Appleton's Cyclopedia of American Biography, edited by James
Grant Wilson, John Fiske and Stanley L. Klos. Six volumes, New York: D. Appleton
and Company, 1887-1889 and 1999. Virtualology.com warns that these 19th Century
biographies contain errors and bias. We rely on volunteers to edit the historic
biographies on a continual basis. If you would like to edit this biographyplease
submit a rewritten biography in text form.
If acceptable, the new biography will be published above the 19th Century
Appleton's Cyclopedia Biography citing the volunteer editor
Virtual American Biographies
Over 30,000 personalities
with thousands of 19th Century illustrations, signatures, and exceptional life
welcomes editing and additions to the
biographies. To become this site's editor or a contributor
or e-mail Virtualology here.
HITCHCOCK, Alfred, surgeon, born in Westminster. Vt., 17 October, 1813; died in Fitchburg, Massachusetts, 30 March, 1874. He was educated at Phillips Andover academy, was graduated in the medical department at Dartmouth in 1838, and at that of Jefferson college, Pennsylvania, in 1845, settling first in Ashley and afterward in Fitchburg, Massachusetts, in the practice of his profession. He was frequently a member of the legislature between 1847 and 1855, was one of the executive council of Massachusetts in 1862-'4, special agent of the state to superintend the care of the wounded during the civil war, and in 1862 superintendent of the transportation of the wounded. Dr. Hitchcock was the second surgeon on record to perform the operation of oesophagotomy, and was one of the first to operate for strangulated hernia. He designed a stretcher, a surgical chair, and a splint, made two important changes in surgical instruments, and discovered two medical preparations. Dartmouth gave him the degree ofA.M. in 1844. Besides several monographs and addresses, he published "Christianity and Medical Science " (Boston, 1867).--His son, James Ripley Wellman, author, born in Fitchburg, Massachusetts, 3 July, 1857, was graduated at Harvard in 1877, was afterward a special student there in fine arts and philosophy, and for one year attended lectures at the New York college of physicians and surgeons. Having adopted literature as a profession, he settled in New York, and is a constant contributor to magazines and newspapers, especially as an art critic. His writings include "The Western Art Movement" (New York, 1885): "A Study of George Jenness," with a catalogue of the Jenness exhibition (1885); "Etching in America" (1887); and the text, accompanying "Some Modern Etchings " (1884); " Recent American Etchings" (1885); "Notable American Etchings" (1886); and "Representative American Etchings" (1887).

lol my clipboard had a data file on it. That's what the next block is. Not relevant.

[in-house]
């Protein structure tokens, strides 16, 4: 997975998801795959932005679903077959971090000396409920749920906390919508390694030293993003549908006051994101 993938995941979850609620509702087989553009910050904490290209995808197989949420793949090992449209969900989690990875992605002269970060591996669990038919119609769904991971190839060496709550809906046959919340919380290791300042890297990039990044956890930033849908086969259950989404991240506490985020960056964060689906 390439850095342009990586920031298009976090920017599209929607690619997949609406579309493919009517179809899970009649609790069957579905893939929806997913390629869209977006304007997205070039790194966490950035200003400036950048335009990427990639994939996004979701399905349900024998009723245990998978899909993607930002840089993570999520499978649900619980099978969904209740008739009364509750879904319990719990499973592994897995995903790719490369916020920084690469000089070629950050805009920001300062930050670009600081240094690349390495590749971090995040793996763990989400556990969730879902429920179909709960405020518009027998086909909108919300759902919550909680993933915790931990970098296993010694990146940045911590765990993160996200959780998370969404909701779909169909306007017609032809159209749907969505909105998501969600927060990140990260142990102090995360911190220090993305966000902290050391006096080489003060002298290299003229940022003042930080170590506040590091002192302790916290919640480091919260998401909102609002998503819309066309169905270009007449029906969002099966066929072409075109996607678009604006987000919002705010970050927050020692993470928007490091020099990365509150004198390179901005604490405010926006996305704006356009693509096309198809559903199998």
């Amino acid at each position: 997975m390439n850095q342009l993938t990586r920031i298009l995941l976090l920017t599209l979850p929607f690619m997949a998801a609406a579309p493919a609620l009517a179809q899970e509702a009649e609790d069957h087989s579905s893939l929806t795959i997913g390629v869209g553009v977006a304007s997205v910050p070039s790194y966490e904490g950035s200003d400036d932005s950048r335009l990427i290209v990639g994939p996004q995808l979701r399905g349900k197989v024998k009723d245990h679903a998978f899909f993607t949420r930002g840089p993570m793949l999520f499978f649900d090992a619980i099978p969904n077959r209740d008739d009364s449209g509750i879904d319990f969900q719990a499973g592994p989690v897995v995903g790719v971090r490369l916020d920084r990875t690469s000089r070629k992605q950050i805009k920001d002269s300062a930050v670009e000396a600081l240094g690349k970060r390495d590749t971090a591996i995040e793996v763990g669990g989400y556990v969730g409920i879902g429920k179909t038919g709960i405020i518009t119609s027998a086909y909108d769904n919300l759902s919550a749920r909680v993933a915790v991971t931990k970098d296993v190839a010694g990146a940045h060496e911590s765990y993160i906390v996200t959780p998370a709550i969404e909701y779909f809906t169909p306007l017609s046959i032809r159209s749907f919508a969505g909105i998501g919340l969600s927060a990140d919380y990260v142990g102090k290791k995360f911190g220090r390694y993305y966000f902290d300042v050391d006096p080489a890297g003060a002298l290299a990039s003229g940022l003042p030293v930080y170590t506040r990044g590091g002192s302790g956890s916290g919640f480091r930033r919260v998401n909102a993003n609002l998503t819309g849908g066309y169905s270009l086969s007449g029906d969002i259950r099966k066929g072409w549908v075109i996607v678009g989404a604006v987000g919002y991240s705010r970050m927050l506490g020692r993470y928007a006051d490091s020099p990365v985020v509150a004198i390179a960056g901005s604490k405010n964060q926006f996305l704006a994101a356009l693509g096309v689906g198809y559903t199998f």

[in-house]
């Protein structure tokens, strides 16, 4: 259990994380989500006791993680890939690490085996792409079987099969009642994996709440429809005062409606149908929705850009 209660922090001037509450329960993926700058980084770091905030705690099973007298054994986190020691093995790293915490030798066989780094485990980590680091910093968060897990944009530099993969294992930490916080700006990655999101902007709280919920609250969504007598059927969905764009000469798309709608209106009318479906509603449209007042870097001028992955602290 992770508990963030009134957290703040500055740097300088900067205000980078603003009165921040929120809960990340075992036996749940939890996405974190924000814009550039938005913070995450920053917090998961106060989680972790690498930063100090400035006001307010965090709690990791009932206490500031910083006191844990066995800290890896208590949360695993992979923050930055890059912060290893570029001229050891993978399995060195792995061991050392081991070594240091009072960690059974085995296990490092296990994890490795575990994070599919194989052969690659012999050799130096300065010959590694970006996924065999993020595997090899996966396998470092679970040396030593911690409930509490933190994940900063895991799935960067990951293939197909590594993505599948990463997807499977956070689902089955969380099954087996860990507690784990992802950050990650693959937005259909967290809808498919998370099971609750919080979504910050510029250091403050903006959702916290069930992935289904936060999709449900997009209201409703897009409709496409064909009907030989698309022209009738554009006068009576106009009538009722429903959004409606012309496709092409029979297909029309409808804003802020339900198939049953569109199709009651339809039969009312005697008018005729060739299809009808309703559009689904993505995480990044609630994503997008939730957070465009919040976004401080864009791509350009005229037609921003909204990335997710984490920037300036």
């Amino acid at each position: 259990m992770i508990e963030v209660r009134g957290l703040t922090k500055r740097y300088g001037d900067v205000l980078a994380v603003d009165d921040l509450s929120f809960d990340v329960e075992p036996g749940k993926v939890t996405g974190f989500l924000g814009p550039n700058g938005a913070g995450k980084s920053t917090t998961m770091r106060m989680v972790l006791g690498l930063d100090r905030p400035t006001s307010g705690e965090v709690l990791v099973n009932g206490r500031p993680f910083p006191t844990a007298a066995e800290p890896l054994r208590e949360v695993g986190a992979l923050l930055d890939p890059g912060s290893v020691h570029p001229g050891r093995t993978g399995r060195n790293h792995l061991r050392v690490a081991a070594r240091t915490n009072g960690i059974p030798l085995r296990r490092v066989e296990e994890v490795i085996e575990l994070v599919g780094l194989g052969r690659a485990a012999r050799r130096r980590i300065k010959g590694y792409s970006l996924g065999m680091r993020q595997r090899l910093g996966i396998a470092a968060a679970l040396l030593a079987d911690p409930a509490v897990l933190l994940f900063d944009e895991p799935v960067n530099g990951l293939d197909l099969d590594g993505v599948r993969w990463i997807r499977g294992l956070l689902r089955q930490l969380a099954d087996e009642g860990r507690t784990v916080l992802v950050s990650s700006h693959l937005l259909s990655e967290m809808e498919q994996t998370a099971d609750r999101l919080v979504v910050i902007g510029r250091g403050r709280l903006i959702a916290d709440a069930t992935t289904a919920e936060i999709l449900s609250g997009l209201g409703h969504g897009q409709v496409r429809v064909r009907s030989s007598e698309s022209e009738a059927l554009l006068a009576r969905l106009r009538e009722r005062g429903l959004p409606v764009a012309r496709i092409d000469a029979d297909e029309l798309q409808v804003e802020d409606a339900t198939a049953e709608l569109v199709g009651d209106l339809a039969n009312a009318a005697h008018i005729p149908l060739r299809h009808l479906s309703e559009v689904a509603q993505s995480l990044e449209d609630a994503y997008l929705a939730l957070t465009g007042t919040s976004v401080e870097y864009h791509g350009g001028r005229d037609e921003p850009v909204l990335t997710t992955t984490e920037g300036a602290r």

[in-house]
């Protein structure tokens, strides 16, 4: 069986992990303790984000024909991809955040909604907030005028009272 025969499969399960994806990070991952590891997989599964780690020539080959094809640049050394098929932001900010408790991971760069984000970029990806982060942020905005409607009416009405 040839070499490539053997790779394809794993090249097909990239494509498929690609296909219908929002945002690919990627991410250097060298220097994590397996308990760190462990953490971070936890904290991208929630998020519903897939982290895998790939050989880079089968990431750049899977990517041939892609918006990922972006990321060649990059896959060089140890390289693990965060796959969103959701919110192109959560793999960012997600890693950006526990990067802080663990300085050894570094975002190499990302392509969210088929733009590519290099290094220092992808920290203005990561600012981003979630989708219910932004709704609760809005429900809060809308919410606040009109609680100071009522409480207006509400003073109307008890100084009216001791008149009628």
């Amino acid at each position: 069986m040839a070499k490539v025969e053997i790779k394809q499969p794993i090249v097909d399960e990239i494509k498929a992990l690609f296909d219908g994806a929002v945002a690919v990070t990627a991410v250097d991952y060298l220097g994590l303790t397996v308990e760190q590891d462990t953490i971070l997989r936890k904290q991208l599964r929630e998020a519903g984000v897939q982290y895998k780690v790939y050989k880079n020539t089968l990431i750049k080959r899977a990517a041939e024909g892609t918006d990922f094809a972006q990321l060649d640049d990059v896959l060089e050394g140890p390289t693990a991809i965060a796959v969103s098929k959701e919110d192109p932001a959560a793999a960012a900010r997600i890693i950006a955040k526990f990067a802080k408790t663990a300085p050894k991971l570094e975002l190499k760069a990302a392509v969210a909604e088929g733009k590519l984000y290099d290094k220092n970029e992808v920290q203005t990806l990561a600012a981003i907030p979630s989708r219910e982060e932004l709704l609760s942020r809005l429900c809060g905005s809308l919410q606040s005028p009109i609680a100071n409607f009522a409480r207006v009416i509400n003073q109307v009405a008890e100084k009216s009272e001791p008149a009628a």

This site and its contents are not affiliated, connected,
associated with or authorized by the individual, family,
friends, or trademarked entities utilizing any part or
the subject's entire name. Any official or affiliated
sites that are related to this subject will be hyper
linked below upon submission
and Evisum, Inc. review.
Please join us in our mission to incorporate The Congressional Evolution of the United States of America discovery-based curriculum into the classroom of every primary and secondary school in the United States of America by July 2, 2026, the nation’s 250th birthday. , the United States of America: We The
People. Click Here